Strange Weather Around Saturn

There has been some curious weather going on ’round Saturn’s way over the past few days. First NASA’s Cassini probe made the discovery that Titan, Saturn’s largest moon, is experiencing a significant rain event. Yes, rain. But it’s not raining water (or chocolate) on Titan — it’s raining methane. This shows that Titan, like Earth, has seasonal shifts that change the weather patterns.

Of course these seasons are difficult to see without patience, as Saturn takes twenty-nine years to orbit the Sun.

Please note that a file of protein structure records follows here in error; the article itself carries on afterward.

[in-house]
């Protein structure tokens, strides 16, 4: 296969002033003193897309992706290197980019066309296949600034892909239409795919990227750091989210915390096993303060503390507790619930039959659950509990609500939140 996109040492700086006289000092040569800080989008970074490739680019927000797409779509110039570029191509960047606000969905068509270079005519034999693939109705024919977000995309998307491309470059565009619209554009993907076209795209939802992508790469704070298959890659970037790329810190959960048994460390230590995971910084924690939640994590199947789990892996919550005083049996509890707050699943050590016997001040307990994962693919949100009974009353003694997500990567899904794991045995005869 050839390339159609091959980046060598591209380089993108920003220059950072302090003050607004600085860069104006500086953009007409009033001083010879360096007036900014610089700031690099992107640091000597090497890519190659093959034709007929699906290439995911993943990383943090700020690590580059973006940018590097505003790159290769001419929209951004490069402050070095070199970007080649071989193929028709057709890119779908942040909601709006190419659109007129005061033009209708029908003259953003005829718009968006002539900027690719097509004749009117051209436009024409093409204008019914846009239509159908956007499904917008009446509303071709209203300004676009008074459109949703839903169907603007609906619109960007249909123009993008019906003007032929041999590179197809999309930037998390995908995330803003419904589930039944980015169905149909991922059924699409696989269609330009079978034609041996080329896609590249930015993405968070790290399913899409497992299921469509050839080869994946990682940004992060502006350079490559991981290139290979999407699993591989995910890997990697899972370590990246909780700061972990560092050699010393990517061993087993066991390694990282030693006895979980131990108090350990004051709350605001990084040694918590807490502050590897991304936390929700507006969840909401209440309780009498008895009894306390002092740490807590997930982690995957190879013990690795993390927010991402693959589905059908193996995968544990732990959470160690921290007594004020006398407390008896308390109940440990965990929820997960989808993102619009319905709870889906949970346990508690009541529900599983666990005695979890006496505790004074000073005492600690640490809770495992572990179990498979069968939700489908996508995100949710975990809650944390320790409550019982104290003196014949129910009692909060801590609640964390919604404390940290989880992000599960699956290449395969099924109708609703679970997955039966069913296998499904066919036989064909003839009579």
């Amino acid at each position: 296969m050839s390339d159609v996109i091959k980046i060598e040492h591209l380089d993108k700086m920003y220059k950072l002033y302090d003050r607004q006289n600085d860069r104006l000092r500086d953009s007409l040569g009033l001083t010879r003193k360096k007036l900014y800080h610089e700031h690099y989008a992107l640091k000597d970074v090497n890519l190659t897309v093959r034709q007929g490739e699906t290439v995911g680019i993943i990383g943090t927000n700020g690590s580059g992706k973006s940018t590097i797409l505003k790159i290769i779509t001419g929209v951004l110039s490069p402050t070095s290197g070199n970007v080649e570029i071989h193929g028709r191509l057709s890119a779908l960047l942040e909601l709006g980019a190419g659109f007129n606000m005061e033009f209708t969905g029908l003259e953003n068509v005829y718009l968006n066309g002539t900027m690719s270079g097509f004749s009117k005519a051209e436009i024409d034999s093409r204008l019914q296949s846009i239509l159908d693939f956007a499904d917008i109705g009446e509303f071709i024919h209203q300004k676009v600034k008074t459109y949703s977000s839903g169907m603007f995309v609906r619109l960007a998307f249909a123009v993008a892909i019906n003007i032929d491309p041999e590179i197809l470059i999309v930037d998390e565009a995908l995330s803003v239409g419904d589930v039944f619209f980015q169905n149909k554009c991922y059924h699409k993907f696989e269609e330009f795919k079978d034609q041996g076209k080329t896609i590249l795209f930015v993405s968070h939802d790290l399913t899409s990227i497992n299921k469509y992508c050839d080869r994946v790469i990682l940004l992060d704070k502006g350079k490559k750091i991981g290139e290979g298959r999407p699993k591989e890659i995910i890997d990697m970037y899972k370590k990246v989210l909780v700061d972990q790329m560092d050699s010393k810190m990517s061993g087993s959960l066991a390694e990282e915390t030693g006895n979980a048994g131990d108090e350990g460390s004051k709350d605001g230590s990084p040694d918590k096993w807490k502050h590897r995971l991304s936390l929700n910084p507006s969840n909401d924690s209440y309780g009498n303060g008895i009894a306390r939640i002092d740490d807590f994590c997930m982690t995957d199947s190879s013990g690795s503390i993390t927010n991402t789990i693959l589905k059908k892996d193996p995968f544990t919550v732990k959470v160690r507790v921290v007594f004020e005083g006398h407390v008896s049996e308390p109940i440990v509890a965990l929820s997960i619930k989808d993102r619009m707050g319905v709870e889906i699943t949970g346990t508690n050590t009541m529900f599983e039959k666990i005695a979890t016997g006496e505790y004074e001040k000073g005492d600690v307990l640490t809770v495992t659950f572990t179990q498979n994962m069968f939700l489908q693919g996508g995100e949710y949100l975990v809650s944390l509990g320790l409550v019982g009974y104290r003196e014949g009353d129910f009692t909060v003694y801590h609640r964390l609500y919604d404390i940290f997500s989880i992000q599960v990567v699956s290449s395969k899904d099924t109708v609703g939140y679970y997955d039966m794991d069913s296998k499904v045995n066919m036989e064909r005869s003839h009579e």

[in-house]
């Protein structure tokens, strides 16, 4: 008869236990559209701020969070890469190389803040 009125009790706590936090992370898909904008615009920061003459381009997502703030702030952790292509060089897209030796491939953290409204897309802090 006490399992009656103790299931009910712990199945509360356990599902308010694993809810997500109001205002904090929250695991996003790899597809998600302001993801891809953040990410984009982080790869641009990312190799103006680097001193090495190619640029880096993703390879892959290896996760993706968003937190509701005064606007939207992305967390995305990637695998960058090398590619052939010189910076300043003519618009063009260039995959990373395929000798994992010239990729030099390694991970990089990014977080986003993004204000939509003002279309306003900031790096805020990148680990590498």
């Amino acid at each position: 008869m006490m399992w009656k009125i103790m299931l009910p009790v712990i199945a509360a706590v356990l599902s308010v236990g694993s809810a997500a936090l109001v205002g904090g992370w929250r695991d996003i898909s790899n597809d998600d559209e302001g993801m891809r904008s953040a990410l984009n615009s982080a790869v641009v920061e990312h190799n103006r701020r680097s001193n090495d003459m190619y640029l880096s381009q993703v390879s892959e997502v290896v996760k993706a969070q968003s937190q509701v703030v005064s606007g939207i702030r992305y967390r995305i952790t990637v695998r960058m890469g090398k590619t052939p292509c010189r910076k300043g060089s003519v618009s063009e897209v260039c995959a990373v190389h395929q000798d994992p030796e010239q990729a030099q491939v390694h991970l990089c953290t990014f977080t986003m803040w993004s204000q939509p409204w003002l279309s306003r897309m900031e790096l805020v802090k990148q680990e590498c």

Speaking of Saturn, take a good look at this image:

See the northern hemisphere of the planet, and that whiteness that makes the planet look like it’s glowing? That’s from the lightning being generated by what is being dubbed as a “Serpent Storm,” a giant storm system that makes its way around 100-degrees of Saturn’s northern hemisphere. This storm has grown to, at times, cover 2/3rds of the hemisphere and has been raging since December 2010.

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